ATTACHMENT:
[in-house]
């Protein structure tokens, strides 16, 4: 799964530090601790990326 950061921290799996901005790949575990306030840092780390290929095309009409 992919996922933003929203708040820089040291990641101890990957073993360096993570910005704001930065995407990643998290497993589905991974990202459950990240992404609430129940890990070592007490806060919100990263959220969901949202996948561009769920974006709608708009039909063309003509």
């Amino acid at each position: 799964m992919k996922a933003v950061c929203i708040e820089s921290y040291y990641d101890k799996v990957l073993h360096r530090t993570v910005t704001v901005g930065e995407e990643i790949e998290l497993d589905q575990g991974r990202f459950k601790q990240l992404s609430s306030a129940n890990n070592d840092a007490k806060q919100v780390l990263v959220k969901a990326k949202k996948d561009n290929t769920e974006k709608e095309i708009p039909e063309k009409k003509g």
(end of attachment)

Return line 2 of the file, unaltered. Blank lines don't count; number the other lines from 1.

């Protein structure tokens, strides 16, 4: 799964530090601790990326 950061921290799996901005790949575990306030840092780390290929095309009409 992919996922933003929203708040820089040291990641101890990957073993360096993570910005704001930065995407990643998290497993589905991974990202459950990240992404609430129940890990070592007490806060919100990263959220969901949202996948561009769920974006709608708009039909063309003509």